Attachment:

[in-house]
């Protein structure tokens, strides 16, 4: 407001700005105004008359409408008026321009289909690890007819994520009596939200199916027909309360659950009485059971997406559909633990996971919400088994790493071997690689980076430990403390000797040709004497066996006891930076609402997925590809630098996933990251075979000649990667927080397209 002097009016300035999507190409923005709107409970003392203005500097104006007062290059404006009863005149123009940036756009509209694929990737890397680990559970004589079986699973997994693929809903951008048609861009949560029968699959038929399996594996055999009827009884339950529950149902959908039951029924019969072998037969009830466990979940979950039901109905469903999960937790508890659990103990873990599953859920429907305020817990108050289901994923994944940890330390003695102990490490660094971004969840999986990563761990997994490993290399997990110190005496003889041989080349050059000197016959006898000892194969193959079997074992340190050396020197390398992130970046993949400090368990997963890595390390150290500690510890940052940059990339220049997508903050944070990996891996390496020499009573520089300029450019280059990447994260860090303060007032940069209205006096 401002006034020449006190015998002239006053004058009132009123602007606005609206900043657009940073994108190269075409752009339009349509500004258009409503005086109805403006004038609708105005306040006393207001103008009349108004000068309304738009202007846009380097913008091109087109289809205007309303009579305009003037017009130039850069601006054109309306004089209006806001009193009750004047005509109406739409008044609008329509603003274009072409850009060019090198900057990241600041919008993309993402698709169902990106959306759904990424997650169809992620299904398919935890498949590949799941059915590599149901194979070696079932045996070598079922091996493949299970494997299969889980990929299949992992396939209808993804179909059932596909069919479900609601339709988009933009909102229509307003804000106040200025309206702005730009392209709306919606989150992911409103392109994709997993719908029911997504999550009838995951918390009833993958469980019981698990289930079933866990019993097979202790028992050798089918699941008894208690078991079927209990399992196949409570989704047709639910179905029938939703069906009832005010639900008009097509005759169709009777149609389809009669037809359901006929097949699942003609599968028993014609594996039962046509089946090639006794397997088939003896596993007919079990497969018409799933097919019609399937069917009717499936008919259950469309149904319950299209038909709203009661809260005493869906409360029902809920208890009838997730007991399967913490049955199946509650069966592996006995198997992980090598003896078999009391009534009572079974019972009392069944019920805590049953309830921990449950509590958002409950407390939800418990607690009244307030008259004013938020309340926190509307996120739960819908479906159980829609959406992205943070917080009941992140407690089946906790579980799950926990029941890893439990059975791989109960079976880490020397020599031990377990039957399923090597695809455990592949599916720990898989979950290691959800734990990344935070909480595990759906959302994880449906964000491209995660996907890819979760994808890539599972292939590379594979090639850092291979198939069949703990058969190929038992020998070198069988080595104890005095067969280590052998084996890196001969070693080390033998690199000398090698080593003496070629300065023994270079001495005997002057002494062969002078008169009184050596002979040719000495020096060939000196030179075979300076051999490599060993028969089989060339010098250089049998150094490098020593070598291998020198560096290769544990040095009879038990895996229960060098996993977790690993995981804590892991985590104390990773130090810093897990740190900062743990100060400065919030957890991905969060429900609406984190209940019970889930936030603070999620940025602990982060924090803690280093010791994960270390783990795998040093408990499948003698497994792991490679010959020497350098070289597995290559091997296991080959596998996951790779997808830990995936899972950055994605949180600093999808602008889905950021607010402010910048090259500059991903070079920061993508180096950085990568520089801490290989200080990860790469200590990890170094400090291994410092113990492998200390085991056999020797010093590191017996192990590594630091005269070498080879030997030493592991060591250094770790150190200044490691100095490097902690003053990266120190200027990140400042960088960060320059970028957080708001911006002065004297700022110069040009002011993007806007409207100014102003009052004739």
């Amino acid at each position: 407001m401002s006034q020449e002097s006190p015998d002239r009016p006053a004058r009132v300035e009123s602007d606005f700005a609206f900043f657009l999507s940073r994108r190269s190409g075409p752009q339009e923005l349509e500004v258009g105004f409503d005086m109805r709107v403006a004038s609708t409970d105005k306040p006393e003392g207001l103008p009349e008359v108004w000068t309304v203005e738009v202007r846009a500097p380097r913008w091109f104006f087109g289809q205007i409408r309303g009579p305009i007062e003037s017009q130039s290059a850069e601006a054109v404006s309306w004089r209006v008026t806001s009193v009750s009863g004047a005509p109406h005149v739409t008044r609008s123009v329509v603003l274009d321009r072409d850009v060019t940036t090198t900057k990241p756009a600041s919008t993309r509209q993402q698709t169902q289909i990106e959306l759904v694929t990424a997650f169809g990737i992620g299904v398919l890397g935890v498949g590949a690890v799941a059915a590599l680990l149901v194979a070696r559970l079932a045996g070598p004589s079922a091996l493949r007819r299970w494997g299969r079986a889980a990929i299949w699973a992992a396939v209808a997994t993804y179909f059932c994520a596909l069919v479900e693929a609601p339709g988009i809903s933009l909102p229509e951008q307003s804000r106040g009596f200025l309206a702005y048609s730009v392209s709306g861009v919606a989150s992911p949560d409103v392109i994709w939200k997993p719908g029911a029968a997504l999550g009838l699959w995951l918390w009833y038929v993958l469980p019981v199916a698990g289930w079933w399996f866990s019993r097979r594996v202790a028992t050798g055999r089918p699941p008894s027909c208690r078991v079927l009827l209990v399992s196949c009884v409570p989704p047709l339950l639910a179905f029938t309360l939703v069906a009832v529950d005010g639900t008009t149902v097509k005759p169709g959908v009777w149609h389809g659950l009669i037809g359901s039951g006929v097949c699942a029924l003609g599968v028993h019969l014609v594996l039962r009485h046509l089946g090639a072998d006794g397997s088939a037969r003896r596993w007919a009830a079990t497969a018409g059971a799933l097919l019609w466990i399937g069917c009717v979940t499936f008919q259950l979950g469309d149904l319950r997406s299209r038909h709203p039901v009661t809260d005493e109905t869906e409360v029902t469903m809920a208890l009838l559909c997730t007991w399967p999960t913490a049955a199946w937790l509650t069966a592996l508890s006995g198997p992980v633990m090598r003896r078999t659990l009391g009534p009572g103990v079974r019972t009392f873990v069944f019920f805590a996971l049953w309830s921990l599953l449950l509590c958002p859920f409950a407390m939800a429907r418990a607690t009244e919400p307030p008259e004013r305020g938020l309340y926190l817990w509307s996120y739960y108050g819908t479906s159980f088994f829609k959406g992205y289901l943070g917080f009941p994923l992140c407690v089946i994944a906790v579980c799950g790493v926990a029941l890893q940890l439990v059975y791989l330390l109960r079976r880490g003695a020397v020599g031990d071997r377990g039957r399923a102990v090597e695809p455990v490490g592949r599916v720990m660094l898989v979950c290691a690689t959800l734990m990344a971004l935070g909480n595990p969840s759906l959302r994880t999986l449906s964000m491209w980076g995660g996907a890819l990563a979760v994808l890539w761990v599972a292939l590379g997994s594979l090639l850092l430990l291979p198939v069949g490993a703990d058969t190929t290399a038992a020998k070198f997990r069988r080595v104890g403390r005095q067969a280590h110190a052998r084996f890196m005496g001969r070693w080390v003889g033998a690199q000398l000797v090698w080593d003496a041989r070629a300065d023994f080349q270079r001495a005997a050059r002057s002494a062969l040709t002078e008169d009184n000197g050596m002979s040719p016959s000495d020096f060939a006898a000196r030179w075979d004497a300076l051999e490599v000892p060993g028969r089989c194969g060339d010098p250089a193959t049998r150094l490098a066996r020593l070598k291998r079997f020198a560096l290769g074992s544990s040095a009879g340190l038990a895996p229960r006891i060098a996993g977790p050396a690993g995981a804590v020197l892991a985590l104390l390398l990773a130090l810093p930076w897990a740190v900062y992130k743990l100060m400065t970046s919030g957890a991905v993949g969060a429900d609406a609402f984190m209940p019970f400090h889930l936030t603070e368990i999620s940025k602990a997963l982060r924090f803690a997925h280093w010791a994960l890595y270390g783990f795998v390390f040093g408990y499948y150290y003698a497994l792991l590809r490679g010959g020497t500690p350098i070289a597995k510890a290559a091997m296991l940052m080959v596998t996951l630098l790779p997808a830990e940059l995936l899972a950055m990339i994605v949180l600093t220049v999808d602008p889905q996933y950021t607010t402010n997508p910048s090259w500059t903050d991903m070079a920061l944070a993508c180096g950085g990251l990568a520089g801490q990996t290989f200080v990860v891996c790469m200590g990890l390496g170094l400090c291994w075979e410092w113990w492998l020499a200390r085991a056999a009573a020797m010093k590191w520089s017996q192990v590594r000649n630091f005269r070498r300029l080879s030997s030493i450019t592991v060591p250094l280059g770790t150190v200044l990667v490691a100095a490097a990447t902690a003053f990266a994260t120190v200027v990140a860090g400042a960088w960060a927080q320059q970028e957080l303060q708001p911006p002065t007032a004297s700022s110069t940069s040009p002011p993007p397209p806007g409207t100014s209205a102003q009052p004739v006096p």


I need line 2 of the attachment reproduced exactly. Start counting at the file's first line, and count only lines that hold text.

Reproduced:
């Protein structure tokens, strides 16, 4: 407001700005105004008359409408008026321009289909690890007819994520009596939200199916027909309360659950009485059971997406559909633990996971919400088994790493071997690689980076430990403390000797040709004497066996006891930076609402997925590809630098996933990251075979000649990667927080397209 002097009016300035999507190409923005709107409970003392203005500097104006007062290059404006009863005149123009940036756009509209694929990737890397680990559970004589079986699973997994693929809903951008048609861009949560029968699959038929399996594996055999009827009884339950529950149902959908039951029924019969072998037969009830466990979940979950039901109905469903999960937790508890659990103990873990599953859920429907305020817990108050289901994923994944940890330390003695102990490490660094971004969840999986990563761990997994490993290399997990110190005496003889041989080349050059000197016959006898000892194969193959079997074992340190050396020197390398992130970046993949400090368990997963890595390390150290500690510890940052940059990339220049997508903050944070990996891996390496020499009573520089300029450019280059990447994260860090303060007032940069209205006096 401002006034020449006190015998002239006053004058009132009123602007606005609206900043657009940073994108190269075409752009339009349509500004258009409503005086109805403006004038609708105005306040006393207001103008009349108004000068309304738009202007846009380097913008091109087109289809205007309303009579305009003037017009130039850069601006054109309306004089209006806001009193009750004047005509109406739409008044609008329509603003274009072409850009060019090198900057990241600041919008993309993402698709169902990106959306759904990424997650169809992620299904398919935890498949590949799941059915590599149901194979070696079932045996070598079922091996493949299970494997299969889980990929299949992992396939209808993804179909059932596909069919479900609601339709988009933009909102229509307003804000106040200025309206702005730009392209709306919606989150992911409103392109994709997993719908029911997504999550009838995951918390009833993958469980019981698990289930079933866990019993097979202790028992050798089918699941008894208690078991079927209990399992196949409570989704047709639910179905029938939703069906009832005010639900008009097509005759169709009777149609389809009669037809359901006929097949699942003609599968028993014609594996039962046509089946090639006794397997088939003896596993007919079990497969018409799933097919019609399937069917009717499936008919259950469309149904319950299209038909709203009661809260005493869906409360029902809920208890009838997730007991399967913490049955199946509650069966592996006995198997992980090598003896078999009391009534009572079974019972009392069944019920805590049953309830921990449950509590958002409950407390939800418990607690009244307030008259004013938020309340926190509307996120739960819908479906159980829609959406992205943070917080009941992140407690089946906790579980799950926990029941890893439990059975791989109960079976880490020397020599031990377990039957399923090597695809455990592949599916720990898989979950290691959800734990990344935070909480595990759906959302994880449906964000491209995660996907890819979760994808890539599972292939590379594979090639850092291979198939069949703990058969190929038992020998070198069988080595104890005095067969280590052998084996890196001969070693080390033998690199000398090698080593003496070629300065023994270079001495005997002057002494062969002078008169009184050596002979040719000495020096060939000196030179075979300076051999490599060993028969089989060339010098250089049998150094490098020593070598291998020198560096290769544990040095009879038990895996229960060098996993977790690993995981804590892991985590104390990773130090810093897990740190900062743990100060400065919030957890991905969060429900609406984190209940019970889930936030603070999620940025602990982060924090803690280093010791994960270390783990795998040093408990499948003698497994792991490679010959020497350098070289597995290559091997296991080959596998996951790779997808830990995936899972950055994605949180600093999808602008889905950021607010402010910048090259500059991903070079920061993508180096950085990568520089801490290989200080990860790469200590990890170094400090291994410092113990492998200390085991056999020797010093590191017996192990590594630091005269070498080879030997030493592991060591250094770790150190200044490691100095490097902690003053990266120190200027990140400042960088960060320059970028957080708001911006002065004297700022110069040009002011993007806007409207100014102003009052004739």